Explained: The domestic VAT reverse charge procedure
The UK government has introduced a new VAT domestic reverse charge procedure that shifts VAT liability from the supplier to the customer.
The new rules affect companies that operate within the Construction Industry Scheme (CIS) (with a few exceptions that we’ll detail later on)and have an impact on VAT compliance, as well as cash flow.
By introducing the new rules, HMRC hopes to reduce ‘missing trader’ fraud, which occurs when a company sets up a construction business, charges VAT to customers and disappears (ceases trading) before tax is due, effectively pocketing money that doesn’t belong to them.
It’s estimated that tackling this VAT fraud will raise over £100 million a year.
In this post, we’ll explain what the VAT domestic reverse charge is, who it applies to and what you need to do to prepare.
Note: The VAT domestic reverse charge was initially delayed from 1 October 2019 to October 2020 due to concerns that businesses were unprepared for the changes. Due to the ongoing Coronavirus pandemic, its introduction has been delayed again to 1 March 2021 📣.
Table of contents
- What is the VAT domestic reverse charge?
- Who does the VAT domestic reverse charge apply to?
- When to use the VAT domestic reverse charge
- When are projects affected by the VAT domestic reverse charge?
- Invoicing for CIS VAT domestic reverse charge services
- Preparing for the VAT domestic reverse charge
- Wrapping up
What is the VAT domestic reverse charge?
To explain how the VAT domestic reverse charge works, it helps to briefly explain how VAT typically works.
As a VAT-registered business operating in the UK, you add the UK rate of VAT to your taxable sales, which is passed on to the customer. The customer pays the VAT as part of their invoice and you pay what you collect to HM Revenue and Customs (HMRC) on your VAT return.
You also get to reclaim the VAT you pay to other businesses on taxable purchases (as long as they are not VAT exempt or out of the scope of VAT).
With the VAT domestic reverse charge, rather than you collecting the VAT from the customer and paying it to HMRC on their behalf, the customer pays it directly to the government themselves. They may then recover the VAT amount as input tax, subject to the normal rules.
Here’s an example of how the reverse charge works in practice.
Subcontractor Stuart is hired by Contractor Colin for building work that costs £3000 + £600 VAT. This work is a business-to-business (builder-to-builder) supply so it falls under the reverse charge rule (more on these rules shortly).
Under the current (non-reverse charge) rules, Stuart invoices Colin for £3,600 (£3,000 + £600 VAT) and includes the £600 on his VAT return as output tax in box 1.
Colin then claims input tax of £600 in box 4 of his VAT return and records the next expenditure of £3,000 in box 7.
Under the reverse charge rule, Stuart instead invoices Colin for £3,000 and doesn’t include the £600 VAT. Instead, he adds a note that states Colin must deal with the VAT on his VAT return using the reverse charge.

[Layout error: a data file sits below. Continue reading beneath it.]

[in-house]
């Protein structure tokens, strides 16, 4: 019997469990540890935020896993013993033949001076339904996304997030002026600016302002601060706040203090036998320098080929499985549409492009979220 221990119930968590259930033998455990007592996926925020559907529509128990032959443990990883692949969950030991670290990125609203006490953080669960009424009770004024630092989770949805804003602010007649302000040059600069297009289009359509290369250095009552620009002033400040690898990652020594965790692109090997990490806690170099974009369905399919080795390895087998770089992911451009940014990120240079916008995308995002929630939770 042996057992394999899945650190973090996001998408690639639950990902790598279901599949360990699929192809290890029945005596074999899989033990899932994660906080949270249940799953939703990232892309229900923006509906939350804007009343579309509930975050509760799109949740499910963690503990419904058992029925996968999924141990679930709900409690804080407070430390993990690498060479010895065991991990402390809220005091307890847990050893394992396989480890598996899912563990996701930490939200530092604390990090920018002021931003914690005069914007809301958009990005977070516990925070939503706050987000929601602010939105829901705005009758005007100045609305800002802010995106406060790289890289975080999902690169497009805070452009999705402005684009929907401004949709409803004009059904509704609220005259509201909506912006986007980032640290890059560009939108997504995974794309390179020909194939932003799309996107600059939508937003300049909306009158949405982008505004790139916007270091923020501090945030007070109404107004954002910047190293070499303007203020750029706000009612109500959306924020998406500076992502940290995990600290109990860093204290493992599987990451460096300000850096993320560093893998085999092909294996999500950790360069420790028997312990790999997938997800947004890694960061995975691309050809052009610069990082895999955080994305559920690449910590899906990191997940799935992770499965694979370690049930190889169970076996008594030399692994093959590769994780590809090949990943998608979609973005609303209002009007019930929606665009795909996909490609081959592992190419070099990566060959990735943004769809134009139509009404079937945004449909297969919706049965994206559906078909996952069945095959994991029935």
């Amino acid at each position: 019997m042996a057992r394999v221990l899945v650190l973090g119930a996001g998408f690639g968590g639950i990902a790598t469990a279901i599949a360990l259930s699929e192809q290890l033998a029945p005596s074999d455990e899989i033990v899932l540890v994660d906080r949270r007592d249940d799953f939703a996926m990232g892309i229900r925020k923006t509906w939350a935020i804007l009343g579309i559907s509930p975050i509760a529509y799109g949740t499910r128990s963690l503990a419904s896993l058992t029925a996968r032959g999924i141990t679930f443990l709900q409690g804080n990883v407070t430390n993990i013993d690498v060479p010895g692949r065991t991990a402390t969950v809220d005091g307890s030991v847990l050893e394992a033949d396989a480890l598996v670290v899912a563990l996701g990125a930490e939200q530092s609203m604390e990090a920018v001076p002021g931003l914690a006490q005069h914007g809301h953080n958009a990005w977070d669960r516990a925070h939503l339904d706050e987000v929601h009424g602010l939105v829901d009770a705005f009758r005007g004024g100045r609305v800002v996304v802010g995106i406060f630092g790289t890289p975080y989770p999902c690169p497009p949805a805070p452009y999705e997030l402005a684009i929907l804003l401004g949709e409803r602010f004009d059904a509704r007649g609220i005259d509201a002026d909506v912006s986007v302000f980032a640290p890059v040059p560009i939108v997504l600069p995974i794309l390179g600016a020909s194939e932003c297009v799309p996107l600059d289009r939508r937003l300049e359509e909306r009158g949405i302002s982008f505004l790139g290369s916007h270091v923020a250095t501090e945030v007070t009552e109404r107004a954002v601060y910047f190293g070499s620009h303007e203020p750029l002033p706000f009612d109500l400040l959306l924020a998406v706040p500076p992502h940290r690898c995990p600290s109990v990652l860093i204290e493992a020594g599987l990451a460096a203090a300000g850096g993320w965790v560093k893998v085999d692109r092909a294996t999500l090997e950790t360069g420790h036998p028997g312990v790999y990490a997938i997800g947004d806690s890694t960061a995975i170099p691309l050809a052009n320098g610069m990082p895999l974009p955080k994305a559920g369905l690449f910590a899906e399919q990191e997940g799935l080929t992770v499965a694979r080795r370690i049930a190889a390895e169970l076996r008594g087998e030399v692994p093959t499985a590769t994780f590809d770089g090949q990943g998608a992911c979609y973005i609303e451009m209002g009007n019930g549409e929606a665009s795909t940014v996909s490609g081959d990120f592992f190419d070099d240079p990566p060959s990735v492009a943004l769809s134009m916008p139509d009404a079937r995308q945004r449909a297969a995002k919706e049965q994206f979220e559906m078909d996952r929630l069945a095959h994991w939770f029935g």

Now, Colin has to enter the £600 VAT in box 1 of his VAT return.
So, the only change is that Stuart’s box 1 entry has shifted to Colin’s box 1 entry. HMRC still receives the correct amount of VAT.
Top Tip: The VAT domestic reverse charge is different from the reverse charge businesses must apply when selling goods and services outside of the UK. You can find out more about passing VAT onto customers in the EU in our guide to VAT rules and rates on exports ✅.
Who does the VAT domestic reverse charge apply to?
The VAT reverse charge applies for standard and reduced-rate VAT ‘specified services’ for VAT-registered individuals and businesses in the UK that operate within the Construction Industry Scheme (CIS).
If you’re a contractor that employs subcontractors or a subcontractor who is employed by contractors and you’re signed up to CIS, the VAT domestic reverse charge will apply to you.
Specified services are those services classed as construction operations under CIS. For example:
- Construction, alteration, repairs and demolition of building structures
- Civil engineering work
- Heating, lighting, power, water and ventilation system installations
- Prep work (e.g. site clearance, laying foundations and erecting scaffolding)
- Cleaning a site after construction work
The VAT reverse charge doesn’t apply to:
- Contractors or subcontractors whose businesses aren’t VAT-registered
- Zero-rated supplies
- Work done outside of the UK
- Employees and temporary workers your business is responsible for paying
- Intermediary suppliers**
*End-users are individuals or businesses who use construction services for themselves and don’t sell services as part of their business. For example:
- Housing Associations
- Domestic customers and consumers
**Intermediaries suppliers are VAT-registered businesses that are connected or linked to an end user. For example, a landlord and their tenant or a group of connected businesses that collaborate to purchase construction services.
When to use the VAT domestic reverse charge
HMRC says that you must use the VAT domestic reverse charge for the following services:
- Constructing, altering, repairing, extending, demolishing, or dismantling buildings or structures (whether permanent or not), including offshore installation services.
- Constructing, altering, repairing, extending, demolishing of any works forming, or planned to form, part of the land, including (in particular) walls, roadworks, power lines, electronic communications equipment, aircraft runways, railways, inland waterways, docks and harbours, pipelines, reservoirs, water mains, wells, sewers, industrial plant and installations for purposes of land drainage, coast protection or defence.